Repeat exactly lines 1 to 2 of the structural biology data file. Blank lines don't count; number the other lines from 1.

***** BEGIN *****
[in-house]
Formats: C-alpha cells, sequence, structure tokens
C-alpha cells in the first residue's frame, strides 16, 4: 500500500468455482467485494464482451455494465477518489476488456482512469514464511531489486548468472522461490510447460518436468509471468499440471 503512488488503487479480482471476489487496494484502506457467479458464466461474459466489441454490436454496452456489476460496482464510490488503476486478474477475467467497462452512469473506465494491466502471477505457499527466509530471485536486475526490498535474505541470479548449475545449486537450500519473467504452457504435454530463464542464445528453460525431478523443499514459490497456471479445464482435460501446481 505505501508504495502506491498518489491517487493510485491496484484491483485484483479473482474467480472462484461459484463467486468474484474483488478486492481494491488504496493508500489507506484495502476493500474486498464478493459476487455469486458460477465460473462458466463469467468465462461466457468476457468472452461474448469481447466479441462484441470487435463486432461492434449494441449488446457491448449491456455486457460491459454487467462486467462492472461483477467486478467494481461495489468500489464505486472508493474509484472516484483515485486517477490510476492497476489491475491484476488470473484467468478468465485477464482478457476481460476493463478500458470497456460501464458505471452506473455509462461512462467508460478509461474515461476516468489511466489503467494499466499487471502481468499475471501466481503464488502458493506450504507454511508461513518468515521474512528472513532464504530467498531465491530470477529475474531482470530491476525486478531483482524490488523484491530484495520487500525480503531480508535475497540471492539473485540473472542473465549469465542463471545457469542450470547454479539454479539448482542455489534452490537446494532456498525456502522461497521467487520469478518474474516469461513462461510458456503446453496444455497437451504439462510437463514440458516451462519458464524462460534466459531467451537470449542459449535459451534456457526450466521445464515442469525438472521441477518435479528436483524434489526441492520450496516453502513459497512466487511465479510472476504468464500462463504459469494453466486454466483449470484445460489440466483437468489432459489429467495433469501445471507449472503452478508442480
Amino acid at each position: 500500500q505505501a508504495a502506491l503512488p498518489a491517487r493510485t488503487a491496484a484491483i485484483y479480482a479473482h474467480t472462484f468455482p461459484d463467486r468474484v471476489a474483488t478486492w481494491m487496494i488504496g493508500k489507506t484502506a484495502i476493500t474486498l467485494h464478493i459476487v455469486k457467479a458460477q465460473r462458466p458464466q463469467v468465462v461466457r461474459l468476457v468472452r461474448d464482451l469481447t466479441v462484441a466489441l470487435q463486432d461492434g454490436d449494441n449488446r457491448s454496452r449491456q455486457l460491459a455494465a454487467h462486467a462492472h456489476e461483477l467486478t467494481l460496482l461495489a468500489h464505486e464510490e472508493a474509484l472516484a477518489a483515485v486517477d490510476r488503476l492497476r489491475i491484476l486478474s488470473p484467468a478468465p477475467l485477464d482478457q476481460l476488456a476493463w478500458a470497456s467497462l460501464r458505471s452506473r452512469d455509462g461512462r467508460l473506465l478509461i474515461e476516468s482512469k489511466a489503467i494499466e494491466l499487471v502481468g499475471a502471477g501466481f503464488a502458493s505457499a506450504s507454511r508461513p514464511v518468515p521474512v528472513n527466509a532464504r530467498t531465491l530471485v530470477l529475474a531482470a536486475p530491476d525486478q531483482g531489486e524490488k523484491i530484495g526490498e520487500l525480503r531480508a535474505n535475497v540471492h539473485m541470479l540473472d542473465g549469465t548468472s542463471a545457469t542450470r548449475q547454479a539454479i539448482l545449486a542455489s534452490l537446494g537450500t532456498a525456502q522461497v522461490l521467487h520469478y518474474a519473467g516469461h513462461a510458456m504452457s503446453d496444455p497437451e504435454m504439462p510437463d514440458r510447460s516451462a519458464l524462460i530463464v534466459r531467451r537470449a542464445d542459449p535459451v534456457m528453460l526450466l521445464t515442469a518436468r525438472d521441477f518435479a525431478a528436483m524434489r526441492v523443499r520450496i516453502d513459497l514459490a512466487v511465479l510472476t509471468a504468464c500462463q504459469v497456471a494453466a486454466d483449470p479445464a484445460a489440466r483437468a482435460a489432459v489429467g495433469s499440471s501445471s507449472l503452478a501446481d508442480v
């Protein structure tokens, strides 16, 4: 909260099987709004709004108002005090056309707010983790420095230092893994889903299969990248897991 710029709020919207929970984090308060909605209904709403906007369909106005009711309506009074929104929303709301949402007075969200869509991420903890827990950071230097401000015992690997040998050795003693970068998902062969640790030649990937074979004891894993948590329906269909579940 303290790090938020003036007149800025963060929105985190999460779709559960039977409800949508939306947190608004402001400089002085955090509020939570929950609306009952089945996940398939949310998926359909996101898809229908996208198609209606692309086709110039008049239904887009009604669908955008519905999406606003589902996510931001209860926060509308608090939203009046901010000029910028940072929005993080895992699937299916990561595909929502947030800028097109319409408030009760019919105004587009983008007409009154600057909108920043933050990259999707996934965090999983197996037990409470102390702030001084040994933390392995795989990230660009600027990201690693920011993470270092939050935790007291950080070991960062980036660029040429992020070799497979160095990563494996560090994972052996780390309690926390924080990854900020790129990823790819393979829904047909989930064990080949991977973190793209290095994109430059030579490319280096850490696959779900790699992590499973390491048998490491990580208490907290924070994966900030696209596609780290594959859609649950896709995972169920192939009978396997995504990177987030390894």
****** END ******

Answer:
[in-house]
Formats: C-alpha cells, sequence, structure tokens